Deer attack rescuers treated for rabies
Pittsburgh — Two good Samaritans are undergoing rabies treatment in Westmoreland County after rescuing a woman from an attack by a rabid deer.
They were breakfasting at a MacDonald’s in a shopping plaza off Route 66 in Mount Pleasant when they saw a young doe acting aggressively toward a woman at about 7 a.m. July 8, according to the Pennsylvania Game Commission.
The woman was getting ready to open the paint store she managed, and was attempting to take a photo of the deer with her smartphone when the deer began to charge.
The men rushed to help her, wrestling the animal to the ground. It died in the fracas, and a necropsy on its brain – the only way to test for the presence of rabies – revealed that the deer was infected with the deadly disease, said Mike Papichak, commission wildlife conservation officer.
“All of the people involved were contacted by the state health department, and two are receiving post-exposure shots. This deer obviously was unhealthy, but whenever we have human exposure, an animal has to be tested.”
This was the first reported case of rabies in a deer in Pennsylvania so far this year, putting it on par with 2013, when just one case was reported the entire calendar year, according to the Pennsylvania State Health Department.
There were three reported cases in 2012 and two in 2011. In recent years, the annual number of reported rabies cases involving any mammal averaged below 400 statewide.
Why deer are so seldom infected is a bit of a mystery, said Craig Shultz, veterinarian and director of the Bureau of Animal Health for the Department of Agriculture. “Any warm-blooded mammal is susceptible, but deer have a degree of resistance – just why we don’t know – and the exposure risk is low, perhaps because they don’t usually survive a predator attack.”
Rabies typically is transmitted through a bite or when the saliva of an infected animal comes into contact with a break in the skin or a mucous membrane, and it is fatal if the victim isn’t treated. Rabies establishes itself on a peripheral nerve and makes its way to the spinal cord and the brain, Shultz said.
The virus can incubate in the body for months, although the closer the bite is to the brain, the more quickly the virus develops, Shultz said. “If you get bitten on the face you’ll develop rabies sooner than if you are bitten on the leg.”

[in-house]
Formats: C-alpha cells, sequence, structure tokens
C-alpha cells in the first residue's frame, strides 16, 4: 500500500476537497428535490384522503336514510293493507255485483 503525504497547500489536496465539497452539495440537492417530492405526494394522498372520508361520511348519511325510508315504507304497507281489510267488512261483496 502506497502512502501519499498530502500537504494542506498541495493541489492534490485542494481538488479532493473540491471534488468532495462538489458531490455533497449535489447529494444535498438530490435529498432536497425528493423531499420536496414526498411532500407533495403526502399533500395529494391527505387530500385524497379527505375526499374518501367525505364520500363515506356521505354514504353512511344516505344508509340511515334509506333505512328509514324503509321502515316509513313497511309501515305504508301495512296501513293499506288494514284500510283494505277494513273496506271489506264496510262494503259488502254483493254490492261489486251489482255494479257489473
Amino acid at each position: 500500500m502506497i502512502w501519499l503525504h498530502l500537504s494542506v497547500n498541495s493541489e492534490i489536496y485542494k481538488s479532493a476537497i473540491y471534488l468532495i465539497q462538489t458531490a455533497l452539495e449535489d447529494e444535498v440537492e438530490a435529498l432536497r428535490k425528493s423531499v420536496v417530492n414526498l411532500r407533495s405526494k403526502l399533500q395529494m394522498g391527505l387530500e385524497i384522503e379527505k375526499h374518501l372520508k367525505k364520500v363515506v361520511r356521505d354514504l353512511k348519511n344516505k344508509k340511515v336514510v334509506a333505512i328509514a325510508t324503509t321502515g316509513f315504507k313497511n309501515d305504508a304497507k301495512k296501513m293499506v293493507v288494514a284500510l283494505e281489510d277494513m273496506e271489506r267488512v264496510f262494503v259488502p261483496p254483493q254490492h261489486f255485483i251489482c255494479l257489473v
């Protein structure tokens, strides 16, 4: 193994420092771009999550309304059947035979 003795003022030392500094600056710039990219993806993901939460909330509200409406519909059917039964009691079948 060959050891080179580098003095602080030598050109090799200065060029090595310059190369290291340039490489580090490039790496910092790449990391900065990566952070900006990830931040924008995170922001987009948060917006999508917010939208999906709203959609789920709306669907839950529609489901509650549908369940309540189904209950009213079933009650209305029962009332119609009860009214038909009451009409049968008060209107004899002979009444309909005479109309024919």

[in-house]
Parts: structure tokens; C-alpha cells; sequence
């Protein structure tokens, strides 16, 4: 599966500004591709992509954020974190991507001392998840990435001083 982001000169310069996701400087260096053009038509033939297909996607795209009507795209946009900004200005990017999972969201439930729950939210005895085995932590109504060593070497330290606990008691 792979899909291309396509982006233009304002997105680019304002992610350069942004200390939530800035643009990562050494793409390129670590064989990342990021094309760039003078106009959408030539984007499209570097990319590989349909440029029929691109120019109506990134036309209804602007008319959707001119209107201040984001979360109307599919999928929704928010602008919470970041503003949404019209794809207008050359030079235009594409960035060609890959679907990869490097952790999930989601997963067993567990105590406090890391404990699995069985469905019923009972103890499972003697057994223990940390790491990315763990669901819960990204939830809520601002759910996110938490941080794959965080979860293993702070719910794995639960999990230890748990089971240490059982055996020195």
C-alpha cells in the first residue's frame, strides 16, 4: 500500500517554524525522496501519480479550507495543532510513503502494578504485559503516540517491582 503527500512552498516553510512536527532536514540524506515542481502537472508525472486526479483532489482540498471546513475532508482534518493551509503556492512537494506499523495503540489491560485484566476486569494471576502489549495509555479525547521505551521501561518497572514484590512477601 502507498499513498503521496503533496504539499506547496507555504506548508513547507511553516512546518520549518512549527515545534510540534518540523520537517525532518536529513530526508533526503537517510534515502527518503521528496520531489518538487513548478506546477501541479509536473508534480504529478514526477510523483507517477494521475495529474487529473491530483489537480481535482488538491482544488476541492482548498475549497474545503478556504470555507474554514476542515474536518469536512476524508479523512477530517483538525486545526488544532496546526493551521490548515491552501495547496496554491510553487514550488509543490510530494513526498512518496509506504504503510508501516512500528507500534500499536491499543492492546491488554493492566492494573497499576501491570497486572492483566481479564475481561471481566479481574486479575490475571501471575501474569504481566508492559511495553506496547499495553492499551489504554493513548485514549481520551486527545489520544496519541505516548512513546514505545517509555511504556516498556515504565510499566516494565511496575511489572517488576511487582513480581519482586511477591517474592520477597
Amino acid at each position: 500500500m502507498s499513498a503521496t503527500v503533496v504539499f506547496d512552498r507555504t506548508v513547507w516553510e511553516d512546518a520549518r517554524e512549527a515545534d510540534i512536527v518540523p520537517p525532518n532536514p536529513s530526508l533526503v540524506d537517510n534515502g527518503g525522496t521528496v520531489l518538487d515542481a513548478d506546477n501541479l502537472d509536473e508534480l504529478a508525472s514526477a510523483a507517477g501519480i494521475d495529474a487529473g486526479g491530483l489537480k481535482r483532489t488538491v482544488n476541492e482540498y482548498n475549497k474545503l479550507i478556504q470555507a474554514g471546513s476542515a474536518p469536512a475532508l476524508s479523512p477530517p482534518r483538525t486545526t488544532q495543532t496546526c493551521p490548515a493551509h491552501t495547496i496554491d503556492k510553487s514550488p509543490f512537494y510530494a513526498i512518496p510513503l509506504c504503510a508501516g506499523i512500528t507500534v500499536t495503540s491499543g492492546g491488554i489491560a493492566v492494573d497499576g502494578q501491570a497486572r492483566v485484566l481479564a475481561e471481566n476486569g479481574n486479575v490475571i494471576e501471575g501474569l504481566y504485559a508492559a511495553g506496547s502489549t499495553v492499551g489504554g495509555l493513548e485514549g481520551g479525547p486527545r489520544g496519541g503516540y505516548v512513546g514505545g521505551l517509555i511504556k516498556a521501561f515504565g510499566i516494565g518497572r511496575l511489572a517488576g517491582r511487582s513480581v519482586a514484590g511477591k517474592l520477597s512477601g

It is imperative that anyone in contact with a rabid animal seek treatment, he said. “If the bite has just occurred, you can get the rabies vaccine, which is no more painful than any other injection. You can also receive rabies’ antibodies or anti-serum to fight the virus. Both are successful.”
Because an infected animal can be asymptomatic in the early stages, hunters are advised to wear latex gloves and cover any broken skin when gutting deer or any other wild game.
“Eating the meat of an infected animal would be extremely low-risk because cooking would inactivate any live virus,” Shultz said. “Documented cases from ingestion are low and not well-established.”
The brain and spinal cord of an animal are the riskiest to touch, he said. “There have been cases when individuals have been exposed to neural [spinal cord or brain] matter in a slaughterhouse setting. Those are the parts you want to avoid coming into contact with.”
Raccoons are the most common rabies’ carrier, but feral cats pose the greatest threat to humans because they are likely to have the most contact, according to Dave Wolfgang, an extension veterinarian at Penn State University.
There are various strains of rabies, including a bat strain and a raccoon strain, and feral cats are susceptible to the raccoon strain, he said. “Rabies cases are up slightly in suburban areas. Communities should work hard to trap, spay or neuter and immunize feral cats to try to stop the rabies’ spread.”